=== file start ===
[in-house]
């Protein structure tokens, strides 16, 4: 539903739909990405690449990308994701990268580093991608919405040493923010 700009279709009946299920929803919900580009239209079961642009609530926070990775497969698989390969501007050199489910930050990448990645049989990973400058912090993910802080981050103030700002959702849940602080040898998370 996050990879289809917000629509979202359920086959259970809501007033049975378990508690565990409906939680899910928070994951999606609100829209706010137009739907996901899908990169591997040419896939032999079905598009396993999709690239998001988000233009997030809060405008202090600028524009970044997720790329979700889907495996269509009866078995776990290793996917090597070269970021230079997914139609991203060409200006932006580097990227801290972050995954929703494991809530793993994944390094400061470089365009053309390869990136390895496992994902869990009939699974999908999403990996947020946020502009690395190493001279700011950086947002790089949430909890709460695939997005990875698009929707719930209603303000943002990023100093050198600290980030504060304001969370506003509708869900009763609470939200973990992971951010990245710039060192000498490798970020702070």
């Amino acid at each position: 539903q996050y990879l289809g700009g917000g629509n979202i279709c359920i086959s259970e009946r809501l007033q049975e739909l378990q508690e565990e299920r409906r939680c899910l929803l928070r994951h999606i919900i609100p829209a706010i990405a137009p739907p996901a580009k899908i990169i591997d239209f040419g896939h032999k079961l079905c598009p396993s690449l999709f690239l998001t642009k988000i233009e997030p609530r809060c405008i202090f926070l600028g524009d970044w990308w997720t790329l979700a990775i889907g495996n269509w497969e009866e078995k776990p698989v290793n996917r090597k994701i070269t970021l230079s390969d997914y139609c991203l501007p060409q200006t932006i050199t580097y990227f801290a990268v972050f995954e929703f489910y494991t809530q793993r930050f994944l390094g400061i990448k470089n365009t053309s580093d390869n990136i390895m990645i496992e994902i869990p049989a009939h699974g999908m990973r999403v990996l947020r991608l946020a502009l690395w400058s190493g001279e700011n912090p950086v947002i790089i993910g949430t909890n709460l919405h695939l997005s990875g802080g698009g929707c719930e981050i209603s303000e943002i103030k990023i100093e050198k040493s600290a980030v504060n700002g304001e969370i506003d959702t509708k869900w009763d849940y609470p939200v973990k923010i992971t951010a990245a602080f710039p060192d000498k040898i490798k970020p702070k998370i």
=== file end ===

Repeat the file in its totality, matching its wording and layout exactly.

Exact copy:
[in-house]
């Protein structure tokens, strides 16, 4: 539903739909990405690449990308994701990268580093991608919405040493923010 700009279709009946299920929803919900580009239209079961642009609530926070990775497969698989390969501007050199489910930050990448990645049989990973400058912090993910802080981050103030700002959702849940602080040898998370 996050990879289809917000629509979202359920086959259970809501007033049975378990508690565990409906939680899910928070994951999606609100829209706010137009739907996901899908990169591997040419896939032999079905598009396993999709690239998001988000233009997030809060405008202090600028524009970044997720790329979700889907495996269509009866078995776990290793996917090597070269970021230079997914139609991203060409200006932006580097990227801290972050995954929703494991809530793993994944390094400061470089365009053309390869990136390895496992994902869990009939699974999908999403990996947020946020502009690395190493001279700011950086947002790089949430909890709460695939997005990875698009929707719930209603303000943002990023100093050198600290980030504060304001969370506003509708869900009763609470939200973990992971951010990245710039060192000498490798970020702070």
């Amino acid at each position: 539903q996050y990879l289809g700009g917000g629509n979202i279709c359920i086959s259970e009946r809501l007033q049975e739909l378990q508690e565990e299920r409906r939680c899910l929803l928070r994951h999606i919900i609100p829209a706010i990405a137009p739907p996901a580009k899908i990169i591997d239209f040419g896939h032999k079961l079905c598009p396993s690449l999709f690239l998001t642009k988000i233009e997030p609530r809060c405008i202090f926070l600028g524009d970044w990308w997720t790329l979700a990775i889907g495996n269509w497969e009866e078995k776990p698989v290793n996917r090597k994701i070269t970021l230079s390969d997914y139609c991203l501007p060409q200006t932006i050199t580097y990227f801290a990268v972050f995954e929703f489910y494991t809530q793993r930050f994944l390094g400061i990448k470089n365009t053309s580093d390869n990136i390895m990645i496992e994902i869990p049989a009939h699974g999908m990973r999403v990996l947020r991608l946020a502009l690395w400058s190493g001279e700011n912090p950086v947002i790089i993910g949430t909890n709460l919405h695939l997005s990875g802080g698009g929707c719930e981050i209603s303000e943002i103030k990023i100093e050198k040493s600290a980030v504060n700002g304001e969370i506003d959702t509708k869900w009763d849940y609470p939200v973990k923010i992971t951010a990245a602080f710039p060192d000498k040898i490798k970020p702070k998370i």